The 1950s or the 1890s, you take your pick.
Two RV parks live near Old Bisbee, one in the heart and one just down the southward winding hill of Arizona Route 80. Different experiences they are, entirely, but grand each in their own way.
Our favorite, for reasons purely of proximity, is the Queen Mine RV Park. Twenty-five rigs, when the park is at capacity, sit in a circle reminiscent of those formed by buffalo and covered wagons in bygone frontier days. WiFi lingers around the table that sits just outside of the park’s office. Tours can be taken with a two minute walk to an old mine’s entrance just down the hill, where you can ride in a sort of Disneyland style attraction. Once a homeless man I had picked up as a friend for the night came looking for a free shower, giving my name as a voucher, slightly to my dismay. The park informed me that they’d offered him a shower in exchange for $5, and though he had politely turned down the offer, wanted to know if I had indeed told him he was allowed to use the facilities. Upon my denial, they were as polite and courteous as ever. You can arrive late and grab an open spot, to be greeted by the owners in the morning. The walk to Old Bisbee’s many shops, restaurants and bars, and the late night walk home, is only ten minutes at a slow pace.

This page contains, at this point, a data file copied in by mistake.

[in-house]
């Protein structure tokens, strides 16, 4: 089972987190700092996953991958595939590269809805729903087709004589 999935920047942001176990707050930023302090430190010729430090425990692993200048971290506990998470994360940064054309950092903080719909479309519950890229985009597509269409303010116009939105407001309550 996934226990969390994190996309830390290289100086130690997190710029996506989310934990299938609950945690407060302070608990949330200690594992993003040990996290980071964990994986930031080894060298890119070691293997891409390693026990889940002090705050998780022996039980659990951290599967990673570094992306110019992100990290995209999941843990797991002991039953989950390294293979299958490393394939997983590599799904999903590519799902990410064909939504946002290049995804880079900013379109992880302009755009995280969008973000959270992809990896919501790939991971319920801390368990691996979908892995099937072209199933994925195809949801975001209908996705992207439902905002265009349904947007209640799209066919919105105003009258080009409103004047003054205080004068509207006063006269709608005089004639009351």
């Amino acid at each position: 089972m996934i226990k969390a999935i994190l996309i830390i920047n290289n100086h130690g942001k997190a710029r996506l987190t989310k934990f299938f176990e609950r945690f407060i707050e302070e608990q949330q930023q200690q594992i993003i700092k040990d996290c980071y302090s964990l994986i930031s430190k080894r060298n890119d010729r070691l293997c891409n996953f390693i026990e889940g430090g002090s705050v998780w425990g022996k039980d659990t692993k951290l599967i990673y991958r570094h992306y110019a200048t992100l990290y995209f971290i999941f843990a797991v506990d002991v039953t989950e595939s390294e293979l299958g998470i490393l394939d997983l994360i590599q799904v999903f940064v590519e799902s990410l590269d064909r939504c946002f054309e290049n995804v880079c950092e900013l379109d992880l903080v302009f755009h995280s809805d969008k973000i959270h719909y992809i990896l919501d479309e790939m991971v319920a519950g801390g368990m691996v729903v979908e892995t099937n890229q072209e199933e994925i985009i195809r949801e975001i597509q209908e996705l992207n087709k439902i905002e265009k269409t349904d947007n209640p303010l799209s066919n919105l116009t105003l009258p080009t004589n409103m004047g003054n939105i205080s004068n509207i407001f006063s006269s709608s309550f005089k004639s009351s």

Were we not the type who like to have a method of transportation involving our own two feet, though, we would almost indefinitely stay at the Shady Dell, particularly if we came without our own rig. Ten vintage trailers, all of which simultaneously keep their old time charm but with modern conveniences updated throughout, live in this tiny grove of nostalgia not two miles from the heart of Old Bisbee. From a 1957 El Ray, a tiny, shiny silver trailer reminiscent of Airstreams, to a Chris Craft Yaught, a permanently docked pleasure boat that comes stocked with champagne, the “rooms” here at this luxurious but ever so affordable (though not necessarily by RV park standards) little park is the type of experience that, even with a cold and a broken leg, you’re sure to remember for the rest of your days. The woman who runs the place, decked out in a sort of half flapper half 50’s service station attendant attire when we stayed, is as nice as a postcard from Mister Rogers.
In either event, your stay in Bisbee will no doubt be the good times. We’ve never visited without leaving utterly happy, and the thought of never returning has crossed our minds exactly zero times.